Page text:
Drop dough by tablespoons 2 inches apart onto baking sheets lined with parchment paper. Bake at 350 degrees for 12 minutes or until edges of cookies are lightly browned. Cool on pans 2 minutes. Remove cookies from pans; cool on wire racks.
Yields: 3 dozen
Vanilla Ice Cream
courtesy of Amber’s Delectable Delights
1 cup whole milk
¾ cup sugar
2 cups heavy cream, divided
pinch of salt
1 vanilla bean, split in half lengthwise
6 large egg yolks
¾ tsp. vanilla extract
Warm the milk, sugar, 1 cup of cream, and salt in a medium saucepan. Scrape the seeds from the vanilla bean into the warm milk and add the bean as well. Cover, remove from the heat, and let steep at room temperature for 30 minutes.
Pour the remaining 1-cup cream into a large bowl and set a mesh strainer on top. In a separate medium bowl, whisk together the egg yolks. Slowly pour the warm mixture into the egg yolks, whisking constantly, then scrape the warmed egg yolks back into the saucepan.
Stir the mixture constantly over medium heat with a heatproof spatula, scraping the bottom as you stir, until the mixture thickens and coats the spatula. Pour the custard through the strainer (into the remaining 1-cup cream) and stir until cool over an ice bath.
Chill the mixture thoroughly in the refrigerator. When ready to churn, remove the vanilla bean, and then freeze the mixture in your ice cream maker according to the manufacturers instructions.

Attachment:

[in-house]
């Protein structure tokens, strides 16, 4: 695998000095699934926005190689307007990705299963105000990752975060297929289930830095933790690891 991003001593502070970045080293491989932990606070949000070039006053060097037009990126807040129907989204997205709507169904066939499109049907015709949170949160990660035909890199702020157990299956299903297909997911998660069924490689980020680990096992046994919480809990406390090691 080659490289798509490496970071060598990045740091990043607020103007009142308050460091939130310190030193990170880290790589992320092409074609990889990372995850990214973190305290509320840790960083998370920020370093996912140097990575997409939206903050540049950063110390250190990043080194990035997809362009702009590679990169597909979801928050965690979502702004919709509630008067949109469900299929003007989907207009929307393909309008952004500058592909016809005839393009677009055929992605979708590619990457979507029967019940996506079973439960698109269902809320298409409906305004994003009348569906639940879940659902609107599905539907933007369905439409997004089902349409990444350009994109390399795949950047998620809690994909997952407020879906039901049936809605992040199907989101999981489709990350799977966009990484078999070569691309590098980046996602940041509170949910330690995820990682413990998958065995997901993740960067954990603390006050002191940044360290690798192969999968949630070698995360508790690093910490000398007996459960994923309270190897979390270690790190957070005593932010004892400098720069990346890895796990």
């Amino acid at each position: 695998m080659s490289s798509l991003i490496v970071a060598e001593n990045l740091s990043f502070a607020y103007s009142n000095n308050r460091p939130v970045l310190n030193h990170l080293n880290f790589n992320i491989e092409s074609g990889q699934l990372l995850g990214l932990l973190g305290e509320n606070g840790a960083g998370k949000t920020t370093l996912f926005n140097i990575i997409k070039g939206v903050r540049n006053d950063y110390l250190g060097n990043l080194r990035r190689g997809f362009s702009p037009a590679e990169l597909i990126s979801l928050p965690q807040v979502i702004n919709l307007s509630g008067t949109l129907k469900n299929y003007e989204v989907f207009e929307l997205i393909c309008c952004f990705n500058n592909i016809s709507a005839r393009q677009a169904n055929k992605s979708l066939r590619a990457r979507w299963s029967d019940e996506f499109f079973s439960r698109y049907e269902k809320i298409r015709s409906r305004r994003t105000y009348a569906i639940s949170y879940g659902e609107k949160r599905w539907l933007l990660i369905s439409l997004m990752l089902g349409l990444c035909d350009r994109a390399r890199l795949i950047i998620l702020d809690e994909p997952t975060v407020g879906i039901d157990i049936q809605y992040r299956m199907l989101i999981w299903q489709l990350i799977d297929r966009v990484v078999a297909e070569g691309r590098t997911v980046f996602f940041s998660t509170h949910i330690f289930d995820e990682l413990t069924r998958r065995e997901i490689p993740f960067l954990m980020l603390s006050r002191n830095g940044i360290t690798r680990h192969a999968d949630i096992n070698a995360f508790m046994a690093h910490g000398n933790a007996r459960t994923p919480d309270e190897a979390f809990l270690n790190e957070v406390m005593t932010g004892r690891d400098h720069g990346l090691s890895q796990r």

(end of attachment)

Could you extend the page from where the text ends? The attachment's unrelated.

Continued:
Since Valentine’s Day was on a Saturday this year, Greg and I decided that we were going to celebrate at home. We didn’t want to be bothered with the crowds at restaurants to only receive a sub-par meal from an overwhelmed kitchen. We thought that cooking together and enjoying a romantic dinner with a bottle of great wine would be much more enjoyable. As a side note while I am mentioning wine, I picked up a bottle of Mark West Pinot Noir a while back since Pinot is Greg’s favorite and I had read that this was a fantastic wine for the price. This was the bottle we chose to have with dinner and to my surprise and happiness, Greg loved it and thought it was one of the best Pinots he has ever had. Score one for me!
Getting back to dinner, we decided that Greg would grill up some steaks, which he does incredibly well, and I would be in charge of side dishes and dessert. For the sides, I ended up going with a cheesy smashed potato crock and zesty asparagus with shallots and fresh Parmigiano-Reggiano cheese.
After sitting down to our home cooked masterpiece, we both agreed that we made the right decision by staying in. The food was amazing; especially his steaks and we were able to enjoy each other’s company without the hustle and bustle of the Valentines crowd. This may just be a new tradition for us.
Cheesy Smashed Potato Crocks
1 large baking potato
1 cup shredded cheddar cheese, divided
½ cup cream (or milk)
1 tbs. unsalted butter
¼ cup chopped green onion
salt and pepper to taste
Preheat oven to 375 degrees.